“I think there will be no more snow today” I texted Natalie as I pessimistically looked at the few snowflakes from the sky. “Well, there is already heavy snowfall here” came the answer from Nati, who actually lives only 2km away. “Well then let’s go, let’s do it” I replied and hastily began to pack my photo backpack. When I got to Natalie 20 minutes later, I was already 3 centimeters on the road and I had to walk the last few meters to the paddock while I was wondering how I was going to judge the weather development so wrong. The plan Natalie and I had had for some time was to do horse portraits in winter when it was snowing – for which the time had finally come.
Dense white flakes created exactly the mood that I wanted to convey in the pictures. Because of the heavy snowfall and the overcast sky, the picture was reduced to a white background with a minimal natural landscape, Natalie with her horse “Prinz Antero” as the main subject and the increasing snowfall in the foreground. The snowfall also gave me a lot of worries when taking photos, as the flakes quickly settled on my photo backpack. This made a smooth lens change virtually impossible, since every time a patch of snow fell into the backpack and the camera had already gotten a lot of moisture. Fortunately, cameras are also made for using them in adverse situations.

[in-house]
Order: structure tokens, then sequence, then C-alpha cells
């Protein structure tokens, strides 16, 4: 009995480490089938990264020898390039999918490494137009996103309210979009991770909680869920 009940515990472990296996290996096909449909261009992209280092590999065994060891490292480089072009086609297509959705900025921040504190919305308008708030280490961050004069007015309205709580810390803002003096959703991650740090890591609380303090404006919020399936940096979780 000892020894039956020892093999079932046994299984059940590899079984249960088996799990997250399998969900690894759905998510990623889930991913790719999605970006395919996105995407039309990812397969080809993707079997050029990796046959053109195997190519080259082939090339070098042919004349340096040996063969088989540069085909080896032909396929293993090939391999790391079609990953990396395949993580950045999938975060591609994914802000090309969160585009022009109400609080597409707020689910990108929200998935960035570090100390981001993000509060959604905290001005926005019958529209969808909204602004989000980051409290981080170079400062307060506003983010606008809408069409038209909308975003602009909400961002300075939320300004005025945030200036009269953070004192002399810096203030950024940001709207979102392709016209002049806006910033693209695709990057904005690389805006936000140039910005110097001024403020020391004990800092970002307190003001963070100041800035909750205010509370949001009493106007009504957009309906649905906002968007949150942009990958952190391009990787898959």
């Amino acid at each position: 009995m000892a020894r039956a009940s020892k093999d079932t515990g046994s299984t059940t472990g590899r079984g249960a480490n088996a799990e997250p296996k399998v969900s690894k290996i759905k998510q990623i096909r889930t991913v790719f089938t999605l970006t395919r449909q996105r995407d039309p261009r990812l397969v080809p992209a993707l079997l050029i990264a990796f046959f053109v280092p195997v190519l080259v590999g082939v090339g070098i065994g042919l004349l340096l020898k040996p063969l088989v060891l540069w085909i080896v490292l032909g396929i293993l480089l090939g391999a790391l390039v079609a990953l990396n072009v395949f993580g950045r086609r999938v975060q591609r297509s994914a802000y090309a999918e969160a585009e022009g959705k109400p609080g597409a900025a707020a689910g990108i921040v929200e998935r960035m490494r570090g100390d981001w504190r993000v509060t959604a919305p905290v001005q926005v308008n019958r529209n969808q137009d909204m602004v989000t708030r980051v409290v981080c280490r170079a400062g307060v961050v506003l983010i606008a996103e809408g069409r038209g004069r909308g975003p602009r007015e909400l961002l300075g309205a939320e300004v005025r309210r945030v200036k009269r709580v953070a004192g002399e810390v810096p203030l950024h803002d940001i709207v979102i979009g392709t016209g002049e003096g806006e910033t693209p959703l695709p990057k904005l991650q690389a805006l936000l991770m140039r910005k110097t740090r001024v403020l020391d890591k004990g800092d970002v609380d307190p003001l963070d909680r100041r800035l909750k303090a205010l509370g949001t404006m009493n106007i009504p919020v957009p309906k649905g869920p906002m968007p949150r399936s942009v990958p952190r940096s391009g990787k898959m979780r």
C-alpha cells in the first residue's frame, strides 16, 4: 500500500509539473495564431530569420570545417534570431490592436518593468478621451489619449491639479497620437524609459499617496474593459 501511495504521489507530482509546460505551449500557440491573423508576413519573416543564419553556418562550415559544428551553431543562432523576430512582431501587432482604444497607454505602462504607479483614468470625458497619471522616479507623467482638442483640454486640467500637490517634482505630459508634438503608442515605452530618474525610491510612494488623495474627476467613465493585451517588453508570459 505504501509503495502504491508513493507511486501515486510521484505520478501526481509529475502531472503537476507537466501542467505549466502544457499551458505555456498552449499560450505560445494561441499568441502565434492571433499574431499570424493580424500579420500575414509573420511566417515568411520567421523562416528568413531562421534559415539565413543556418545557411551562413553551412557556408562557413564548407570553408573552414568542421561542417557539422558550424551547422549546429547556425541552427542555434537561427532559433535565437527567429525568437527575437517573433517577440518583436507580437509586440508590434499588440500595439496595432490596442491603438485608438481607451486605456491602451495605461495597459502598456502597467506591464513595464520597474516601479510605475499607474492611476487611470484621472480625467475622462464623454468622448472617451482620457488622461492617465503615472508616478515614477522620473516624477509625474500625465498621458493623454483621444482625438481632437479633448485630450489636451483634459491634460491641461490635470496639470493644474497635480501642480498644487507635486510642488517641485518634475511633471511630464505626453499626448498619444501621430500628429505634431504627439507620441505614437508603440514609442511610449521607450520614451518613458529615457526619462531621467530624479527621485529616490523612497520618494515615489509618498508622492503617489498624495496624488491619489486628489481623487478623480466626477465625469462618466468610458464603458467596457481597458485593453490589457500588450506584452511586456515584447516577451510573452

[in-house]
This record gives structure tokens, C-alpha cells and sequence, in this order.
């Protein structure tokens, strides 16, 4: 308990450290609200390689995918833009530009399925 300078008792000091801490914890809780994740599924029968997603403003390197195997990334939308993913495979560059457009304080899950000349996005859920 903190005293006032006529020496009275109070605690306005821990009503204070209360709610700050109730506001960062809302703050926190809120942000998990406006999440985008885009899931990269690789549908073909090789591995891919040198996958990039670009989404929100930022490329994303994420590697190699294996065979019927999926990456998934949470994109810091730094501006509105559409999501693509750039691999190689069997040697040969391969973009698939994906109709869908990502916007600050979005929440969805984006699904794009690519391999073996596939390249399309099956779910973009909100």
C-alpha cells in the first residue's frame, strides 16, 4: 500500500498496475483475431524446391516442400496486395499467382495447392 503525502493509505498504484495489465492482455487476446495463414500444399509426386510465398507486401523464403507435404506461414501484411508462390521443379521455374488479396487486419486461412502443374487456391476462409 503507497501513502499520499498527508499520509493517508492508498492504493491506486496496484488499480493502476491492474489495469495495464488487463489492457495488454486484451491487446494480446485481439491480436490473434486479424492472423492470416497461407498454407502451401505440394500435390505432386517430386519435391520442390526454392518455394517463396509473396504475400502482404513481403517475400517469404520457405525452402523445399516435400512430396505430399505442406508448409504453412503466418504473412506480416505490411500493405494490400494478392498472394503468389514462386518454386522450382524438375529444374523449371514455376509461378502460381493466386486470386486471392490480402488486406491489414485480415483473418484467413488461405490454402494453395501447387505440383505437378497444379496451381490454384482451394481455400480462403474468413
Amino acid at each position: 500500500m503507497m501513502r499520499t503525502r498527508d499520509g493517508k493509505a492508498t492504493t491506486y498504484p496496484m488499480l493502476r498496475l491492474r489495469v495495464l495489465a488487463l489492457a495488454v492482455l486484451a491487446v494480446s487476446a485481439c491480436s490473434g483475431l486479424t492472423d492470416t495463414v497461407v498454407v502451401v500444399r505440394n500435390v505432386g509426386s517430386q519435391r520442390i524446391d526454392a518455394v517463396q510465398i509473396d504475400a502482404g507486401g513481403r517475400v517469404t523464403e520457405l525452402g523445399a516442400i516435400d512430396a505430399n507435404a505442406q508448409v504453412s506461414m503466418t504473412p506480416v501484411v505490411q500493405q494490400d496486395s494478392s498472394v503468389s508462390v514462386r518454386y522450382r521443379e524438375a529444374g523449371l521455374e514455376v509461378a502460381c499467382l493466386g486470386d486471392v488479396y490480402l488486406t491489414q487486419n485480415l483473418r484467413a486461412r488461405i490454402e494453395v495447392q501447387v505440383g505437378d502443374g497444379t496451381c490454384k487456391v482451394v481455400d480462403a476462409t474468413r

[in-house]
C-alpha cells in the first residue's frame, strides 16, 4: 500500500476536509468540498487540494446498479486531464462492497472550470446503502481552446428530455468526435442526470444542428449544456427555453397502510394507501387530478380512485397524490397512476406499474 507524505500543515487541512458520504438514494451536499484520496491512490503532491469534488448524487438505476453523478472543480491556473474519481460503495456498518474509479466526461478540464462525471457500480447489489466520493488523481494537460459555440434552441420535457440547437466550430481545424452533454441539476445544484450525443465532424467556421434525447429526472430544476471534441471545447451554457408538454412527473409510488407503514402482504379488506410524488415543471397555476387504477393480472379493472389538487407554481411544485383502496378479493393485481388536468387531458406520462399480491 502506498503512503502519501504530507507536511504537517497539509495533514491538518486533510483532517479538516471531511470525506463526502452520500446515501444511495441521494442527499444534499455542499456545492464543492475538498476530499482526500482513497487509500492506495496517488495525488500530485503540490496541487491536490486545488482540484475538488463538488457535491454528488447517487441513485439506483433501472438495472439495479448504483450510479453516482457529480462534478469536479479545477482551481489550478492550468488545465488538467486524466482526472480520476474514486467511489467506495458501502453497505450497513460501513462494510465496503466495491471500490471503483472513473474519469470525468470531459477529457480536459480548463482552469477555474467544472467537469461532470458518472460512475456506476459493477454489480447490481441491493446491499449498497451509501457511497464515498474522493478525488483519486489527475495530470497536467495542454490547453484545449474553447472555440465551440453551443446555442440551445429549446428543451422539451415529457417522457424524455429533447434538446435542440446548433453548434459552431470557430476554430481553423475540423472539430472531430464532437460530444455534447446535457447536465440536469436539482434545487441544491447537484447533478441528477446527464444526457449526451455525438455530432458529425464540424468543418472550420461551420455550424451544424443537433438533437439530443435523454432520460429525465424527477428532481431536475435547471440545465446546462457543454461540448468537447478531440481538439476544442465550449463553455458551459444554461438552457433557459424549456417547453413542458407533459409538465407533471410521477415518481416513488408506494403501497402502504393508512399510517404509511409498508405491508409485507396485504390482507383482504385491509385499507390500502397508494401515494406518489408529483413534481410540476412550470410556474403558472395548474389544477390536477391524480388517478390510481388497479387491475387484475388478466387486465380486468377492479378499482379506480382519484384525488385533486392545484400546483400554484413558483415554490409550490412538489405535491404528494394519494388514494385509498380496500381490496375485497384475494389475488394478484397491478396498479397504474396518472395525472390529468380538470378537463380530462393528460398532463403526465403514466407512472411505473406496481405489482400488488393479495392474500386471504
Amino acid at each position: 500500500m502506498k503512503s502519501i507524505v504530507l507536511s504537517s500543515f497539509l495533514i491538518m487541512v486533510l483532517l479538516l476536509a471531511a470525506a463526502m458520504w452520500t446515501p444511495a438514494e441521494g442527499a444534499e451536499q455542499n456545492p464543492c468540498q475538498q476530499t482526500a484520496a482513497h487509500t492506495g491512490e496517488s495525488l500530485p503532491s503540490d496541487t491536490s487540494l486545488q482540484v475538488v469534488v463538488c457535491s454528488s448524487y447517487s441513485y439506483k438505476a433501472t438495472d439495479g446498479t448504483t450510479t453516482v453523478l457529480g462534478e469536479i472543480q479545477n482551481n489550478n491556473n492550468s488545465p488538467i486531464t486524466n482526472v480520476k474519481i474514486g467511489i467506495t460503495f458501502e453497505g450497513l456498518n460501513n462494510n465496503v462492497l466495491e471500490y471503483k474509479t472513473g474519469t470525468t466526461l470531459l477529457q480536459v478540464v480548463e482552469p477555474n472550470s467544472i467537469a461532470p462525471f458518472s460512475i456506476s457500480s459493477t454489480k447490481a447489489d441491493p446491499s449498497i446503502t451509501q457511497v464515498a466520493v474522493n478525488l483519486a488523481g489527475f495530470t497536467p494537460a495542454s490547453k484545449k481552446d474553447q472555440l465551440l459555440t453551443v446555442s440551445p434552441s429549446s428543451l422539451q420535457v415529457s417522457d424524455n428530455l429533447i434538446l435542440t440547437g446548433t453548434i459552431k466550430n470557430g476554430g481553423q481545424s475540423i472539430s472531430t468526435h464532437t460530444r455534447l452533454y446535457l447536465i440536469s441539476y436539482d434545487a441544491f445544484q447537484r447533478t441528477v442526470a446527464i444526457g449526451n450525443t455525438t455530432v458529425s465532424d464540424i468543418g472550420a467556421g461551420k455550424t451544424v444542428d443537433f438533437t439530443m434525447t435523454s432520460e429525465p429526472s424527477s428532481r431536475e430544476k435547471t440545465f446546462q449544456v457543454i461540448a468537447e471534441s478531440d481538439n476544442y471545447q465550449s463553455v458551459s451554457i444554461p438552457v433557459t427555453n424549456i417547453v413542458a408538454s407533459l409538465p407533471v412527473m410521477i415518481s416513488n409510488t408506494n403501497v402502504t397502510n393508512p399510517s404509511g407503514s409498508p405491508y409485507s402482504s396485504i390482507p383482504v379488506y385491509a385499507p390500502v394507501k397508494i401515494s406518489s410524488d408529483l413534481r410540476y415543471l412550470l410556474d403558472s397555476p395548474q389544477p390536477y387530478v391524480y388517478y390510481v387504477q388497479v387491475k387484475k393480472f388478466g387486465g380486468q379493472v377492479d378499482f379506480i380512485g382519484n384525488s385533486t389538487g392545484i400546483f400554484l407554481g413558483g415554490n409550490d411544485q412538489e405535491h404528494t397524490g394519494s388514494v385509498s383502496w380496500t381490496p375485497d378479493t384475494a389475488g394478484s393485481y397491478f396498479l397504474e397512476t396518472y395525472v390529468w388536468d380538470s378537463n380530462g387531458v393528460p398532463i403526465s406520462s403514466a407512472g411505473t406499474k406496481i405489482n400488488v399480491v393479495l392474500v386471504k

In any case, Natalie did a great job, who did not let herself be distracted by the heavy snowfall and the cold, had Prinz Antero under control and also conjured great poses out of her hat. There was nothing left to see of the cold during the shoot in the finished pictures, despite several outfit changes and trudging around in the deep snow. So I had the Sigma 50mm ART and the Canon 100-400mm L Tele in use for this shoot. The telephoto lens had the advantage that you didn’t distract the stallion because I could take photos from a distance without being disturbed. However, the heavy snowfall was not only a problem for the autofocus, it also sometimes brought too much unrest into the image. The Sigma 50mm helped here, with which I stood closer to the subject (approx. 5 meters away), but also achieved a higher contrast.
Conclusion: Even if I had stress with the “confused” autofocus due to the heavy snowfall and the gray cloud cover could not get the best contrast out of the pictures, I was still very satisfied with the pictures. Finding the perfect color grading cost me a lot of time and the high number of not perfectly focused images (due to the snowfall) took a lot of nerves, but I was finally able to look at the series of images with satisfaction.